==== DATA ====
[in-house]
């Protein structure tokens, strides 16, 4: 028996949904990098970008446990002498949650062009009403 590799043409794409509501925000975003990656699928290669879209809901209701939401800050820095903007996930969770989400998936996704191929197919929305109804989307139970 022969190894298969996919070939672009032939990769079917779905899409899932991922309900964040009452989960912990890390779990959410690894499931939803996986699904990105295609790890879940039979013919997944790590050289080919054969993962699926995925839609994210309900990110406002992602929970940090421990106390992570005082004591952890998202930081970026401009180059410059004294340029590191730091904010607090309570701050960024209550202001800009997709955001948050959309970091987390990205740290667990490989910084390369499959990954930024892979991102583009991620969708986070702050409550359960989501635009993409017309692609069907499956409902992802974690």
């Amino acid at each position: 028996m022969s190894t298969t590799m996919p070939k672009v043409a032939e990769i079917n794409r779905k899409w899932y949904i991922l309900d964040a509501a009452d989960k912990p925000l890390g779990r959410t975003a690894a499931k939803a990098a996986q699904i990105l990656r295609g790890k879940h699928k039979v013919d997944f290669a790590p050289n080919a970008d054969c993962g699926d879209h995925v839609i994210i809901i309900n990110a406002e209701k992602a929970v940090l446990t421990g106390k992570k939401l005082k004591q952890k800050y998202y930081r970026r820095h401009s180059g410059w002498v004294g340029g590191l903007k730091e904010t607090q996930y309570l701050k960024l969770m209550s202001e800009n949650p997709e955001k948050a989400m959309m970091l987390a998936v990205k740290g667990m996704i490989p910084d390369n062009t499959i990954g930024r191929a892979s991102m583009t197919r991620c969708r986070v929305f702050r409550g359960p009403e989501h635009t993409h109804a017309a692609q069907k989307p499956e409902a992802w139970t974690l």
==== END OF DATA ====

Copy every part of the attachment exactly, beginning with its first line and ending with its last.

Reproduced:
[in-house]
């Protein structure tokens, strides 16, 4: 028996949904990098970008446990002498949650062009009403 590799043409794409509501925000975003990656699928290669879209809901209701939401800050820095903007996930969770989400998936996704191929197919929305109804989307139970 022969190894298969996919070939672009032939990769079917779905899409899932991922309900964040009452989960912990890390779990959410690894499931939803996986699904990105295609790890879940039979013919997944790590050289080919054969993962699926995925839609994210309900990110406002992602929970940090421990106390992570005082004591952890998202930081970026401009180059410059004294340029590191730091904010607090309570701050960024209550202001800009997709955001948050959309970091987390990205740290667990490989910084390369499959990954930024892979991102583009991620969708986070702050409550359960989501635009993409017309692609069907499956409902992802974690």
């Amino acid at each position: 028996m022969s190894t298969t590799m996919p070939k672009v043409a032939e990769i079917n794409r779905k899409w899932y949904i991922l309900d964040a509501a009452d989960k912990p925000l890390g779990r959410t975003a690894a499931k939803a990098a996986q699904i990105l990656r295609g790890k879940h699928k039979v013919d997944f290669a790590p050289n080919a970008d054969c993962g699926d879209h995925v839609i994210i809901i309900n990110a406002e209701k992602a929970v940090l446990t421990g106390k992570k939401l005082k004591q952890k800050y998202y930081r970026r820095h401009s180059g410059w002498v004294g340029g590191l903007k730091e904010t607090q996930y309570l701050k960024l969770m209550s202001e800009n949650p997709e955001k948050a989400m959309m970091l987390a998936v990205k740290g667990m996704i490989p910084d390369n062009t499959i990954g930024r191929a892979s991102m583009t197919r991620c969708r986070v929305f702050r409550g359960p009403e989501h635009t993409h109804a017309a692609q069907k989307p499956e409902a992802w139970t974690l």